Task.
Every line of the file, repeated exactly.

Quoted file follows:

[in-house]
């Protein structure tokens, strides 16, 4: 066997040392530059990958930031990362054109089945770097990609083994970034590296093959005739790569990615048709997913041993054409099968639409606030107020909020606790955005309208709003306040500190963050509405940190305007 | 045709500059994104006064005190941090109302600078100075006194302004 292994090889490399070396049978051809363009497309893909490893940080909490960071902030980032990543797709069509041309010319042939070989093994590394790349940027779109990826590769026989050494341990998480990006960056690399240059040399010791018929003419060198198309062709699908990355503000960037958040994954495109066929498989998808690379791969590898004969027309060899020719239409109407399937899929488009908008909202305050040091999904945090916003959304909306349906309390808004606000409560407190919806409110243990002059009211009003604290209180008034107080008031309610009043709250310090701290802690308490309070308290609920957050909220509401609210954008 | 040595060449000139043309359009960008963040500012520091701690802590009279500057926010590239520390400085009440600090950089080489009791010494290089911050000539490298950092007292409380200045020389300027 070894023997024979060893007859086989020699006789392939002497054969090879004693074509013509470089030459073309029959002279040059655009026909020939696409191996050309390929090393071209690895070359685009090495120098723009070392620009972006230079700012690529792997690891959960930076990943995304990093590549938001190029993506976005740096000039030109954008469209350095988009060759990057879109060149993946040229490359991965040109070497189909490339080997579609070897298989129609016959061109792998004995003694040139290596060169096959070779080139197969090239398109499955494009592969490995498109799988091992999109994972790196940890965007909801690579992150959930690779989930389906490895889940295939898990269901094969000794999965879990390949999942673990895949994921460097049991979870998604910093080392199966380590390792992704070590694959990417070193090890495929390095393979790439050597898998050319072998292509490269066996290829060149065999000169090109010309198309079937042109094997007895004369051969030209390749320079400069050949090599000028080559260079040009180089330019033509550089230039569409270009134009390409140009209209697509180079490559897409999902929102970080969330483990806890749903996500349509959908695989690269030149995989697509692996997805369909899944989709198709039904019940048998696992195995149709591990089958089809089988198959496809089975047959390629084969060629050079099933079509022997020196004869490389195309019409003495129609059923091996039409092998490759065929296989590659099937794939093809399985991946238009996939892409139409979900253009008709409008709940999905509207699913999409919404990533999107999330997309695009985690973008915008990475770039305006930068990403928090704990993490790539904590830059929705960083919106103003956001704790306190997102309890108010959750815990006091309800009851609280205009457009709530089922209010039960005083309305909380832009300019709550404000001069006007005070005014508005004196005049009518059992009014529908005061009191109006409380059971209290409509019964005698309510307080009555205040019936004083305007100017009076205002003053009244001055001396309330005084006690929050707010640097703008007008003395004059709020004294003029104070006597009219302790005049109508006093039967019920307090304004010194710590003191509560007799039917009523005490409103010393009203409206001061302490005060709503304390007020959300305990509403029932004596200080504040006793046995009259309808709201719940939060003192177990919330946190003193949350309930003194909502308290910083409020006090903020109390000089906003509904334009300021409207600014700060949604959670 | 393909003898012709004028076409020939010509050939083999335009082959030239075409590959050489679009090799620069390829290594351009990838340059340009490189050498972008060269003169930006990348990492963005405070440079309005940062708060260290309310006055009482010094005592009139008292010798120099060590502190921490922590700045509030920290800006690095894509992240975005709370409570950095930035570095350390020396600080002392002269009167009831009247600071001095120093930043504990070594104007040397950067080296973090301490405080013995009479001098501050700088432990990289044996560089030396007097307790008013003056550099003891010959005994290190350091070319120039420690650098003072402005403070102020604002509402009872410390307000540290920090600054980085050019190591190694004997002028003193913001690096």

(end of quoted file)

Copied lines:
[in-house]
């Protein structure tokens, strides 16, 4: 066997040392530059990958930031990362054109089945770097990609083994970034590296093959005739790569990615048709997913041993054409099968639409606030107020909020606790955005309208709003306040500190963050509405940190305007 | 045709500059994104006064005190941090109302600078100075006194302004 292994090889490399070396049978051809363009497309893909490893940080909490960071902030980032990543797709069509041309010319042939070989093994590394790349940027779109990826590769026989050494341990998480990006960056690399240059040399010791018929003419060198198309062709699908990355503000960037958040994954495109066929498989998808690379791969590898004969027309060899020719239409109407399937899929488009908008909202305050040091999904945090916003959304909306349906309390808004606000409560407190919806409110243990002059009211009003604290209180008034107080008031309610009043709250310090701290802690308490309070308290609920957050909220509401609210954008 | 040595060449000139043309359009960008963040500012520091701690802590009279500057926010590239520390400085009440600090950089080489009791010494290089911050000539490298950092007292409380200045020389300027 070894023997024979060893007859086989020699006789392939002497054969090879004693074509013509470089030459073309029959002279040059655009026909020939696409191996050309390929090393071209690895070359685009090495120098723009070392620009972006230079700012690529792997690891959960930076990943995304990093590549938001190029993506976005740096000039030109954008469209350095988009060759990057879109060149993946040229490359991965040109070497189909490339080997579609070897298989129609016959061109792998004995003694040139290596060169096959070779080139197969090239398109499955494009592969490995498109799988091992999109994972790196940890965007909801690579992150959930690779989930389906490895889940295939898990269901094969000794999965879990390949999942673990895949994921460097049991979870998604910093080392199966380590390792992704070590694959990417070193090890495929390095393979790439050597898998050319072998292509490269066996290829060149065999000169090109010309198309079937042109094997007895004369051969030209390749320079400069050949090599000028080559260079040009180089330019033509550089230039569409270009134009390409140009209209697509180079490559897409999902929102970080969330483990806890749903996500349509959908695989690269030149995989697509692996997805369909899944989709198709039904019940048998696992195995149709591990089958089809089988198959496809089975047959390629084969060629050079099933079509022997020196004869490389195309019409003495129609059923091996039409092998490759065929296989590659099937794939093809399985991946238009996939892409139409979900253009008709409008709940999905509207699913999409919404990533999107999330997309695009985690973008915008990475770039305006930068990403928090704990993490790539904590830059929705960083919106103003956001704790306190997102309890108010959750815990006091309800009851609280205009457009709530089922209010039960005083309305909380832009300019709550404000001069006007005070005014508005004196005049009518059992009014529908005061009191109006409380059971209290409509019964005698309510307080009555205040019936004083305007100017009076205002003053009244001055001396309330005084006690929050707010640097703008007008003395004059709020004294003029104070006597009219302790005049109508006093039967019920307090304004010194710590003191509560007799039917009523005490409103010393009203409206001061302490005060709503304390007020959300305990509403029932004596200080504040006793046995009259309808709201719940939060003192177990919330946190003193949350309930003194909502308290910083409020006090903020109390000089906003509904334009300021409207600014700060949604959670 | 393909003898012709004028076409020939010509050939083999335009082959030239075409590959050489679009090799620069390829290594351009990838340059340009490189050498972008060269003169930006990348990492963005405070440079309005940062708060260290309310006055009482010094005592009139008292010798120099060590502190921490922590700045509030920290800006690095894509992240975005709370409570950095930035570095350390020396600080002392002269009167009831009247600071001095120093930043504990070594104007040397950067080296973090301490405080013995009479001098501050700088432990990289044996560089030396007097307790008013003056550099003891010959005994290190350091070319120039420690650098003072402005403070102020604002509402009872410390307000540290920090600054980085050019190591190694004997002028003193913001690096």